Cost and schedule details about a proposed low-yield warhead for submarine-launched ballistic cruise missiles will appear in the White House’s fiscal 2019 budget requests later this month, but details about planned improvements to the Department of Energy’s nuclear-weapons complex will not be published until next year, the agency’s top nuclear official said Friday.
The Trump administration’s Nuclear Posture Review, unveiled officially Friday about a month after a mostly similar draft leaked, proposes a large, but unquantified, investment in aging DoE infrastructure.
“I don’t have the number,” Steven Erhart, acting administrator of DoE’s National Nuclear Security Administration, said in response to a question following Friday’s presser at the Pentagon. “[I]t will be significant and it will need to be sustained investment over the next decade.”
Erhart said it would take the Pentagon and the Department of Energy — which communicate jointly in the secretive Nuclear Weapons Council — about another year to reach an accord on changes required to the NNSA’s three major nuclear weapon labs and four production facilities. These facilities are already at capacity refurbishing four existing warheads for use on existing and planned delivery systems into the 2030s.
In a shopping list essentially unchanged compared with the draft that leaked in January, the official Nuclear Posture Review says the NNSA should immediately begin developing a new low-yield nuclear warhead in the 5-kiloton range to fit atop Trident ballistic missiles carried by Ohio-class submarines. The warhead would be made from existing nuclear materials in the NNSA’s stockpile.
The review also directs the Pentagon and the Energy Department to study reintroducing a submarine-launched cruise missile into the U.S. arsenal. That kind of missile, last seen during the Cold War, would also be tipped with a low-yield warhead made from existing NNSA parts.
The White House is scheduled to roll out its fiscal 2019 budget proposal on Feb. 12. The budget year begins on Oct. 1.
The latest Nuclear Posture Review is the second in as many presidential administrations. The Obama administration released its own review in 2010, which set DoE and the Defense Department on the current nuclear deterrent upgrade-and-modernization program expected to cost some $1.3 trillion from 2017 through 2046.
The Obama document also called for recapitalizing the NNSA’s aging infrastructure, key parts of which date almost to World War II. That includes certain facilities at the Los Alamos National Laboratory in New Mexico; mission-critical uranium enrichment infrastructure at the Y-12 National Security Complex in Oak Ridge, Tenn.; and tritium separation facilities at the Savannah River Site in Aiken, S.C.
The NNSA had a roughly $13 billion budget in fiscal 2017, including a little more than $9 billion for weapons programs. Ongoing life-extension programs to keep certain missile warheads and bombs in service well past their design lives accounted for about $1 billion within the weapons budget in the budget year that ended on Sept. 30 of last year.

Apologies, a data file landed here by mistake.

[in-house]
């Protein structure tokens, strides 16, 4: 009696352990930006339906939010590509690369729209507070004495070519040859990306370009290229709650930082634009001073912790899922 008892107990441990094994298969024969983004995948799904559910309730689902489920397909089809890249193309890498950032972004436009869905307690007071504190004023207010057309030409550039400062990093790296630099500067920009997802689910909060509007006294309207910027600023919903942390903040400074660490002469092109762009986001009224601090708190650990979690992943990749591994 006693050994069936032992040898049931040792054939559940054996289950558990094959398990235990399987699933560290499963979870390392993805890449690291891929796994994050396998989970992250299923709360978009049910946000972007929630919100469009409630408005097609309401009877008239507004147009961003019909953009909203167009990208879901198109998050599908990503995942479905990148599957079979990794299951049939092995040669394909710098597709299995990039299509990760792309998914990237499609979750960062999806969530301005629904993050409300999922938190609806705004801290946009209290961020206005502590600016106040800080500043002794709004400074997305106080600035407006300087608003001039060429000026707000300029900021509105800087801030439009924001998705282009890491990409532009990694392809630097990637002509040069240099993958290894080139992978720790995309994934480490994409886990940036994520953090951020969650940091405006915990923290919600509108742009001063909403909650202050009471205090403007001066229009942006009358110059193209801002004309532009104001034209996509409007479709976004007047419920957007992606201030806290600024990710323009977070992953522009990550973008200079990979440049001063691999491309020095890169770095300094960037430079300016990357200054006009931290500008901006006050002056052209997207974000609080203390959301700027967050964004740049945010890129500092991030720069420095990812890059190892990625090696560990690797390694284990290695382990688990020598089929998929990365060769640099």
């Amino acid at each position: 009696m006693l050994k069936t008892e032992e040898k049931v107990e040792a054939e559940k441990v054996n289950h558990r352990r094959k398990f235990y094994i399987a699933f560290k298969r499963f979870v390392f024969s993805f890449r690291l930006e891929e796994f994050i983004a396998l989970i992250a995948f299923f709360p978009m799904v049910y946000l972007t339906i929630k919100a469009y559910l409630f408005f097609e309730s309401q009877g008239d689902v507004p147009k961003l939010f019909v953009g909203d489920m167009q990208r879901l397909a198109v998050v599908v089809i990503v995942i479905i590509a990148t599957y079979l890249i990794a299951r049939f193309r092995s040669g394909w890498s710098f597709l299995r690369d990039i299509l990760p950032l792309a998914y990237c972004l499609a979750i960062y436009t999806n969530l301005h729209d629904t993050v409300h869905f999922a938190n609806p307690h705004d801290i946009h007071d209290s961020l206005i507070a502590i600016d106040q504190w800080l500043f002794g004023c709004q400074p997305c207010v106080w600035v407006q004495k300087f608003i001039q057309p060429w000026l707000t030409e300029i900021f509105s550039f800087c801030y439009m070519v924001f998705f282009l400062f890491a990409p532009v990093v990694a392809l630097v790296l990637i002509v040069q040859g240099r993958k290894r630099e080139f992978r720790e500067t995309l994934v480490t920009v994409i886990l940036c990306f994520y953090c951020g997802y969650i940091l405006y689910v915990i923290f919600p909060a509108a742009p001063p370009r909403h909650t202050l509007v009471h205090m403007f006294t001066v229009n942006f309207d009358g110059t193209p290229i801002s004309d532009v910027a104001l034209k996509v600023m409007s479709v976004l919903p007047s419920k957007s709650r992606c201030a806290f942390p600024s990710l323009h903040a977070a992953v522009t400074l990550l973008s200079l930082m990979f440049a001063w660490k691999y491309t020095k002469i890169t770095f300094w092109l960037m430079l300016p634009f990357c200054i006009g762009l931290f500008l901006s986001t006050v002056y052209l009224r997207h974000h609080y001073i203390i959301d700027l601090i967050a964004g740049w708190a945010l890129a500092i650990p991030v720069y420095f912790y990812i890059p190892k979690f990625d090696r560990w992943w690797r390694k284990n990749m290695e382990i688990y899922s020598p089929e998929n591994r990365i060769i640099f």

Meanwhile, the 2018 Nuclear Posture Review called for speeding up improvements to the W80-4 warhead used aboard air-launched cruise missiles by one year, to fiscal 2031 from 2032. That would allow the warhead to be ready for the new Long-Range Standoff Weapon: a missile Lockheed Martin [LMT] is building to replace the current Air-Launched Cruise Missile. The NNSA currently plans a first production unit — a service-capable unit, not a prototype — in 2025.
The other three NNSA life-extension programs would remain on their current schedules.
The agency would still aim to complete the W76-1 life extension program, which churned out its first production warhead in fiscal 2008, in fiscal 2019. The weapon is used on the submarine-launched Trident D-5 ballistic missile.
The B61-12 life-extension program, which aims to homogenize four slightly different versions of the gravity bomb, would still wrap up in fiscal 2024. First production of the standardized bomb is set for fiscal 2020.
The W88 alteration program, which will replace nuclear and non-nuclear components of the warhead used aboard submarine-launched Trident II D-5 missiles, would finish in fiscal 2024 after the NNSA rolls the first production unit out of the Pantex Plant in December 2019.
The review also advocates speeding up preliminary NNSA work to replace the W78 used on the Air Force’s ICBMs by one year, to fiscal 2019 from fiscal 2020. The NNSA and the Pentagon would also then “investigate the feasibility of fielding the nuclear explosive package in a Navy flight vehicle,” the Nuclear Posture Review reads. Officially, the DoE agency plans to replace the W78 with a so-called interoperable warhead that could be adapted for use on Air Force and Navy missiles, but the plan has not gained much traction within the services.
Even before it officially arrived, the 2018 Nuclear Posture Review provoked scathing criticism from 16 U.S. senators, all Democrats, who wrote the Trump administration to say that “[c]reating new nuclear capabilities and widening their possible use conditions constitute an increase in America’s nuclear warfighting capability that will pressure other nuclear weapon states to follow suit.”
The Democratic senators who signed the the Jan. 29 letter to Trump are: Sens. Tammy Baldwin (Wis.); Cory Booker (N.J.); Maria Cantwell (Wash.); Dick Durbin (Ill.); Dianne Feinstein (Calif.); Kirsten Gillibrand (N.Y.); Kamala Harris (Calif.); Ed Markey (Mass.) Jeff Merkley (Ore.); Patty Murray (Wash.); Bernie Sanders (I-Vt.); Brian Schatz (Hawaii); Tina Smith (Minn.); Elizabeth Warren (Mass.); Sheldon Whitehouse (R.I.); and Ron Wyden (Ore.).